his boot-tops, and home-knit galluses — no, he only had
one. He had an old long-tailed blue jeans coat with slick
brass buttons flung over his arm, and both of them had
big, fat, ratty-looking carpet-bags.
The other fellow was about thirty, and dressed about
as ornery. After breakfast we all laid off and talked,
and the first thing that come out was that these chaps
didn't know one another.
"What got you into trouble?" says the
baldhead to t'other chap.
"Well, I'd been selling an article to take the
tartar off the teeth — and it does take it off, too, and
generly the enamel along with it — but I stayed about
one night longer than I ought to, and was just in the act
of sliding out when I ran across you on the trail this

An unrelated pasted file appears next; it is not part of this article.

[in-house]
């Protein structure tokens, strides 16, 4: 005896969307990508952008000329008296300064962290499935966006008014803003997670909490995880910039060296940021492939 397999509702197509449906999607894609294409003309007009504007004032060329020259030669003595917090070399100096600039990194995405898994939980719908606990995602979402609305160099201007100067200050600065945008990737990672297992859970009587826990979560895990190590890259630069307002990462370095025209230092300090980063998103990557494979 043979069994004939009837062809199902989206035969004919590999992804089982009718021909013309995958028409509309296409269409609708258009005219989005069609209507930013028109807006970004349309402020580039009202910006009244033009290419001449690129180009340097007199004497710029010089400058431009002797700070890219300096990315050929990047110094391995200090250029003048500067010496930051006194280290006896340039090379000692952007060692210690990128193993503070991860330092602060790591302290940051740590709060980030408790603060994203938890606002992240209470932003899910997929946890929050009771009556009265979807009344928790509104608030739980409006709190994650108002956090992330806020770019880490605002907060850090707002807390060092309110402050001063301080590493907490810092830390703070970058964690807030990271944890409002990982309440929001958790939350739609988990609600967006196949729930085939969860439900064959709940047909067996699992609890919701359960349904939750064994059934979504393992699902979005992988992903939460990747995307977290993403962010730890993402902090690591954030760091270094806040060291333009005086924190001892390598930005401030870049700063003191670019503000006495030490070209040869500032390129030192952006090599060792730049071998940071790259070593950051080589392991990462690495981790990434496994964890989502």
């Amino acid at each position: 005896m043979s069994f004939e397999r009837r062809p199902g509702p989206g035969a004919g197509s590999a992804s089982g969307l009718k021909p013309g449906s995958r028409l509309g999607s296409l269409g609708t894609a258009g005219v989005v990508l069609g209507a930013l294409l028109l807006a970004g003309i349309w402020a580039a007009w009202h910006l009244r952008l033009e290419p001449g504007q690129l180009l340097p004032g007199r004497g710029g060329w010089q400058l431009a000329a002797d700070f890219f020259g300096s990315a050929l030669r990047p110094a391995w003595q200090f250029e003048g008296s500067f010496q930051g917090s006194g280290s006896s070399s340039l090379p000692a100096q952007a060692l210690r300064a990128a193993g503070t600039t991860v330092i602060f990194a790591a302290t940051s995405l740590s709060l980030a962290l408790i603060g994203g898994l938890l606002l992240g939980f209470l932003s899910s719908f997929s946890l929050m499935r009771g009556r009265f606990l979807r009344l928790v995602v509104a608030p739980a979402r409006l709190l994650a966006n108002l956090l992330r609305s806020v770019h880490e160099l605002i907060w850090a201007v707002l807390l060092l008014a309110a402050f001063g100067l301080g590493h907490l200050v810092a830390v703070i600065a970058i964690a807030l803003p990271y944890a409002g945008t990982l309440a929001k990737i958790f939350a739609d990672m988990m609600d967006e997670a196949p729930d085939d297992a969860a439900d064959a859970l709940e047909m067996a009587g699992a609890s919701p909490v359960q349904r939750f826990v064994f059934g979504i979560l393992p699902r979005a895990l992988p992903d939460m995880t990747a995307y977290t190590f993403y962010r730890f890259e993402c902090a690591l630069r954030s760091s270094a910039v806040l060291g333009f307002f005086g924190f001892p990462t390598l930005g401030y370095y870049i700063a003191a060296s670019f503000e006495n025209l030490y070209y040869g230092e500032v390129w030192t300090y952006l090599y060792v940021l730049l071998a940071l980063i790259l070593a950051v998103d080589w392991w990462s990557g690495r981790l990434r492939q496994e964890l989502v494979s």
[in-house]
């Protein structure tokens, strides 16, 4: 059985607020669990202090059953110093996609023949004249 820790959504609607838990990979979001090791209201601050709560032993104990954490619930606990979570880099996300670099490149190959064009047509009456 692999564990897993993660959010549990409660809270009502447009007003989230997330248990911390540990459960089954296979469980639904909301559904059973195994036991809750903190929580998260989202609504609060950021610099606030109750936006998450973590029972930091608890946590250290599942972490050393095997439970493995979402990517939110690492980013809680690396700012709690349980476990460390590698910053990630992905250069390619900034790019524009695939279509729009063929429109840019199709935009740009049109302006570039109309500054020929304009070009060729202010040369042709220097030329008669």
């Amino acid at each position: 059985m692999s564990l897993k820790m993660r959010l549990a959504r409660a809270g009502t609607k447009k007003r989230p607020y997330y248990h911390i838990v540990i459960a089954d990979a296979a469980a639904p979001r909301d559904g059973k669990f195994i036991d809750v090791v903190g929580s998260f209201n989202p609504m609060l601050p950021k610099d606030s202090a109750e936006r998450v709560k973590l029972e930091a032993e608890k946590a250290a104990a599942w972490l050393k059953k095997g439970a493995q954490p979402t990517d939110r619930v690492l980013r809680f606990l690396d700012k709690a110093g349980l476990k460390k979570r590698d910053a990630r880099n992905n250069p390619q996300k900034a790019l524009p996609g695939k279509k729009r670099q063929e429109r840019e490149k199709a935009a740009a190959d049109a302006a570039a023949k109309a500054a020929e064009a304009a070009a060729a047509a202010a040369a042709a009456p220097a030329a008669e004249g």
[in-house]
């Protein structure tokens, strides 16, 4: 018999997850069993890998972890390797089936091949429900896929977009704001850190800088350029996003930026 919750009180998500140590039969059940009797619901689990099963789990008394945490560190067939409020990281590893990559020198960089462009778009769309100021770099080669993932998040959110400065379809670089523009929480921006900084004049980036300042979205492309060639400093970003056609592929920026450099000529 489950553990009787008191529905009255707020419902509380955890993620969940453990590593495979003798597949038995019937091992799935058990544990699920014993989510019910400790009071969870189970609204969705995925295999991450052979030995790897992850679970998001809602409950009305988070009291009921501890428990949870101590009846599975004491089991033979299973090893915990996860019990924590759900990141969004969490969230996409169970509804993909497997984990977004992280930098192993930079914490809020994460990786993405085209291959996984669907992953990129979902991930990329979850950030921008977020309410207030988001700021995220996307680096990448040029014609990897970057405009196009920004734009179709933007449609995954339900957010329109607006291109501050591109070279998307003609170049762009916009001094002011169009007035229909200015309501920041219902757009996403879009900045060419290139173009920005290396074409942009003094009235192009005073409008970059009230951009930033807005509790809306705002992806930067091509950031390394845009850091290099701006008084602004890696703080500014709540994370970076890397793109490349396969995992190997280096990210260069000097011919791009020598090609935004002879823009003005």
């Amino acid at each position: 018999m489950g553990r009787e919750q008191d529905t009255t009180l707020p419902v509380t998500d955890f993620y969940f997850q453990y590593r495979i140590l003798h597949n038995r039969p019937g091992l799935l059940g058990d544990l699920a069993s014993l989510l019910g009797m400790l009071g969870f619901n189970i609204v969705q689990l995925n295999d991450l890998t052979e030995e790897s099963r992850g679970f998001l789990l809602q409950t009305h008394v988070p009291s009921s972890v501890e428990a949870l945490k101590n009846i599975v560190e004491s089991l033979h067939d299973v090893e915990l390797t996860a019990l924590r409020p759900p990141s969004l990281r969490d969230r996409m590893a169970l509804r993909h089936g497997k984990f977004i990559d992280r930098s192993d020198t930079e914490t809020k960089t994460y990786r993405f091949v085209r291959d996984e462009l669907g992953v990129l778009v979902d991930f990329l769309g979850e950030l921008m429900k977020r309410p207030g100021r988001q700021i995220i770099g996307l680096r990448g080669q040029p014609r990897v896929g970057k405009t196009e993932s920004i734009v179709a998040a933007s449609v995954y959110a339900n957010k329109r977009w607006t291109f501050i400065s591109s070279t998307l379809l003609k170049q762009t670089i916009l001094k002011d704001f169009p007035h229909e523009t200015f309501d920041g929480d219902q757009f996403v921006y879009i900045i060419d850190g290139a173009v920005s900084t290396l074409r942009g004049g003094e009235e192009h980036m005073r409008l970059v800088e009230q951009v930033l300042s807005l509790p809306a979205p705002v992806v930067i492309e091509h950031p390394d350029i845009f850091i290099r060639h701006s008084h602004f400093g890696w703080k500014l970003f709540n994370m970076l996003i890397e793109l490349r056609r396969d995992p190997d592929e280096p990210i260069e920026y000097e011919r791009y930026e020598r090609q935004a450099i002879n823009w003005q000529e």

side of town, and you told me they were coming, and
begged me to help you to get off. So I told you I was
expecting trouble myself, and would scatter out WITH you.
That's the whole yarn — what's yourn?
"Well, I'd ben a-running' a little temperance
revival thar 'bout a week, and was the pet of the women
folks, big and little, for I was makin' it mighty warm
for the rummies, I TELL you, and takin' as much as five
or six dollars a night — ten cents a head, children and
niggers free — and business a-growin' all the time, when
somehow or another a little report got around last night
that I had a way of puttin' in my time with a private jug
on the sly. A nigger rousted me out this mornin', and
told me the people was getherin' on the quiet with their
dogs and horses, and they'd be along pretty soon and give
me 'bout half an hour's start, and then run me down if
they could; and if they got me they'd tar and feather me
and ride me on a rail, sure. I didn't wait for no
breakfast — I warn't hungry."
"Old man," said the young one, "I
reckon we might double-team it together; what do you
"I ain't undisposed. What's your line — mainly?"
"Jour printer by trade; do a little in patent